I say it is about time we exorcised the ghosts of black hawk down and meaningfully intervened in Somalia. Such an intervention should be realistic enough to allow al-Shabab those who can monopolize violence to control Mogadishu and surrounding areas in the short term before attempts are made to rebuild a functioning Somali state.
August 27th was the day Kenyans founded their second republic. Having woken up early to watch the festivities on tv I was rather surprised to see Sudan’s president Bashir ushered onto the dais by tourism minister Najib Balala. Subsequently members of parliament, the government and Kenya’s civil society started pointing fingers and expressing dismay over the decision to invite the genocidaire president. The international community – through the UNSC – also condemned the decision to host al-Bashir, a man wanted by the ICC for the most heinous crime under international law: genocide.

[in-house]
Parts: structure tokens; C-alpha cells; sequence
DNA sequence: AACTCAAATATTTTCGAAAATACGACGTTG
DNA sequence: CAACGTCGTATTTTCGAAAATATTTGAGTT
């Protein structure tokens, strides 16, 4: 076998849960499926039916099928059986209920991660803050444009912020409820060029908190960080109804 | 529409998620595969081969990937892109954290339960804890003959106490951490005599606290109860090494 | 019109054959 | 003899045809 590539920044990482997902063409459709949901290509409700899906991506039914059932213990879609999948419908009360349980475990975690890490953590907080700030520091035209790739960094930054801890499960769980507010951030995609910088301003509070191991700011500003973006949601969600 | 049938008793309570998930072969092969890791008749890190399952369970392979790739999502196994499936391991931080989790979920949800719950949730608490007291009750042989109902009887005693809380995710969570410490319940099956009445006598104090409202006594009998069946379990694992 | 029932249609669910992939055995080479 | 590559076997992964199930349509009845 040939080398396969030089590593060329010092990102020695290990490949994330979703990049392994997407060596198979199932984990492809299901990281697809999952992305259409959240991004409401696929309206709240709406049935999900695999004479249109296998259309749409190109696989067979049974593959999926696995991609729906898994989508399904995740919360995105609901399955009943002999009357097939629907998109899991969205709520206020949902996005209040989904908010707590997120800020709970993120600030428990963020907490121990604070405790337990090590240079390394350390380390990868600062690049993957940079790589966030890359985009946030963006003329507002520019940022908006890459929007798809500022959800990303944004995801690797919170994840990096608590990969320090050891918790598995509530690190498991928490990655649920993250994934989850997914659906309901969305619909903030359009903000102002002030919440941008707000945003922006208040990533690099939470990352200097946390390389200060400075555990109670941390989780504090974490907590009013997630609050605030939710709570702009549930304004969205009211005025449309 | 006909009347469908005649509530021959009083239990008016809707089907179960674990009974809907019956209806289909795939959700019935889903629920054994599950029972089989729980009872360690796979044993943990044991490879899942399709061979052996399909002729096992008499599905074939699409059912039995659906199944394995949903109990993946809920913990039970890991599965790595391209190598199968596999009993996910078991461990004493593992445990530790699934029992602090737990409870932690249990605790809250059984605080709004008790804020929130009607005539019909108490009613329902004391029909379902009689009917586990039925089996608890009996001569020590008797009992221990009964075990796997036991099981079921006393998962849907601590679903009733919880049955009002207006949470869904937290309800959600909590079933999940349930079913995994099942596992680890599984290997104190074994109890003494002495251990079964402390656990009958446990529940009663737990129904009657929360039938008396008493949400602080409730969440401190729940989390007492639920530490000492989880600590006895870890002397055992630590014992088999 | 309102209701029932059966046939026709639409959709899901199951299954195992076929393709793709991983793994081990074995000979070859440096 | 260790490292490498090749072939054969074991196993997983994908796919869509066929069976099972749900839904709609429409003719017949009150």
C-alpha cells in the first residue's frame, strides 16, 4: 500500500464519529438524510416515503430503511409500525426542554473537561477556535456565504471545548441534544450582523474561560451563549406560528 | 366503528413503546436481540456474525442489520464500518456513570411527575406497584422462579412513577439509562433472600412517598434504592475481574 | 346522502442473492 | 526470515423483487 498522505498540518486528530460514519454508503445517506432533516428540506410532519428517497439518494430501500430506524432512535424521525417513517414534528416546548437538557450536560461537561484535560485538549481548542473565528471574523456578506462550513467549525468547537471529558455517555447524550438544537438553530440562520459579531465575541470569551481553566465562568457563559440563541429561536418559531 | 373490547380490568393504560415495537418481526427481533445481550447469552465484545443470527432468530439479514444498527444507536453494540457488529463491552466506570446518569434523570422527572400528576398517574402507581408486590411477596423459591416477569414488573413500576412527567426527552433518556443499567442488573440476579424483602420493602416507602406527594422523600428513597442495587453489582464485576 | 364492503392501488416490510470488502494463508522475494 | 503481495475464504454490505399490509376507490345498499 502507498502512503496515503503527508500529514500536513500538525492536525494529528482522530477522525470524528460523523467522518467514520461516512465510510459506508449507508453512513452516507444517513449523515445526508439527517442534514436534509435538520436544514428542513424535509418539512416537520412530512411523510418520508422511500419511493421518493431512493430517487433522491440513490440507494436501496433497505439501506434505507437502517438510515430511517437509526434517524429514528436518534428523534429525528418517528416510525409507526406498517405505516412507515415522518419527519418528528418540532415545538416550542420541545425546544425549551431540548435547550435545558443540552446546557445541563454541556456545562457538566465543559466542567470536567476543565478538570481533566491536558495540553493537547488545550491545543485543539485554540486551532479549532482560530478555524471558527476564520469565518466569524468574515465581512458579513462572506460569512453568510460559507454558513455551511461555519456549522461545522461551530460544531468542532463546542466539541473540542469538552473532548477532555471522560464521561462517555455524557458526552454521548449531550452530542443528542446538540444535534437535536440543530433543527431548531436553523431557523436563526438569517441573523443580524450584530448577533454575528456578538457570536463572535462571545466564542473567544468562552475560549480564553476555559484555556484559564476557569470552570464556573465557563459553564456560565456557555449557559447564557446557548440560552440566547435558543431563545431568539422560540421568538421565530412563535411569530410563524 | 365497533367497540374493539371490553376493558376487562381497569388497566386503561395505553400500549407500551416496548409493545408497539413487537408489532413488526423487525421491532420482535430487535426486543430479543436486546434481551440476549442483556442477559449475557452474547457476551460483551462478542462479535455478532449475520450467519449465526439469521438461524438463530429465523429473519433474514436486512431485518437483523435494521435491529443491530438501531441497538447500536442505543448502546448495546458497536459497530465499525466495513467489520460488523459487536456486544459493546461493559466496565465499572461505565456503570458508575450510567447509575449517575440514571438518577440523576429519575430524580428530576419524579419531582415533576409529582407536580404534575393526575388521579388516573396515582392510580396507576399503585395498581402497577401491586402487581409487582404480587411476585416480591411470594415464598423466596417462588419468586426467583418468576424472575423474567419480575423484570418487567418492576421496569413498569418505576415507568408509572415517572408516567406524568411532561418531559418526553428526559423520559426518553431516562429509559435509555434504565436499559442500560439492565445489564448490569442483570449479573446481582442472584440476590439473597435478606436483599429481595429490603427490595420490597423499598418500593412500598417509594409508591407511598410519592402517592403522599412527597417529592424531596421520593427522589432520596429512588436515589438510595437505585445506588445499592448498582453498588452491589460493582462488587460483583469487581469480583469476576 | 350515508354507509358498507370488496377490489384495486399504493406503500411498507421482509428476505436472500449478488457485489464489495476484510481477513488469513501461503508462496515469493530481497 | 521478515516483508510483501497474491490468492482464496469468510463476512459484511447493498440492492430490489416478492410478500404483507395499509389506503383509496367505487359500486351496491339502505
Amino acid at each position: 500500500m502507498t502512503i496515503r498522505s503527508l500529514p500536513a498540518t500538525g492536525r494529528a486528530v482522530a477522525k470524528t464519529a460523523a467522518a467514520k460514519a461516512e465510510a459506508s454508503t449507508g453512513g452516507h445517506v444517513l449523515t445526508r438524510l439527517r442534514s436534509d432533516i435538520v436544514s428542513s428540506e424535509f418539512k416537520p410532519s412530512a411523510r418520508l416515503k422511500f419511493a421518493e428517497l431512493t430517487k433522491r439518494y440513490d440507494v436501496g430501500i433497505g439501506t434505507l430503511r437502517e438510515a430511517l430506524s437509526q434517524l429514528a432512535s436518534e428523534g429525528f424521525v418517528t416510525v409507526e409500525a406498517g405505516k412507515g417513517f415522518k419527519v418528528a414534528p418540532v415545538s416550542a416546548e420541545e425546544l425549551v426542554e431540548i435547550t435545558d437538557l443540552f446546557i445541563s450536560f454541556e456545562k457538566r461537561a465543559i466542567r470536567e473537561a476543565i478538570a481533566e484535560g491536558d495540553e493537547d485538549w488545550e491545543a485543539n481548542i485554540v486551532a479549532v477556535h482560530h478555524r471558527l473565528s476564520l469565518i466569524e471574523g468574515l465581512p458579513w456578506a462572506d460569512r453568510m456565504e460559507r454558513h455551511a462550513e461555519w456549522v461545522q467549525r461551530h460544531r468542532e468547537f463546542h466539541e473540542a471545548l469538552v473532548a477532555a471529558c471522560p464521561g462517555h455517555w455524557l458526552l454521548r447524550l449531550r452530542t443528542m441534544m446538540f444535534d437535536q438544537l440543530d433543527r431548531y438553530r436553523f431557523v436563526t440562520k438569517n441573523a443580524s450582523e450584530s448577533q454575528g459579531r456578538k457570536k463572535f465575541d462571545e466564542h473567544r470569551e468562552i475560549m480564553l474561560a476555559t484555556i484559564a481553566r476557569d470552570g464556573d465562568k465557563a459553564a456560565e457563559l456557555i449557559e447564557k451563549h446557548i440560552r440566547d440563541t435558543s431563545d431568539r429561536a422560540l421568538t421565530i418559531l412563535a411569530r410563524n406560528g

Kenya’s Foreign Minister Moses Wetangula defended the decision citing regional security concerns. I must admit that I sort of bought his story. Even Southern Sudan’s envoy in Nairobi – speaking with Jeff Koinange on K24’s Capital Talk – seemed to buy Mr. Wetangula’s assertion that the realities of maintaining peace in the region demanded that al-Bashir not be isolated. Like the envoy I am hopeful that Nairobi will get concessions from Khartoum with regard to the implementation of the CPA, most crucially on the holding of the secession referendum scheduled for early January 2011.
That said, president Bashir should not be allowed to get away with the murder of more than 200,000 Darfuris. He may have considerable leverage now by threatening to reignite violence in Southern Sudan but this is a card that he can only play for so long.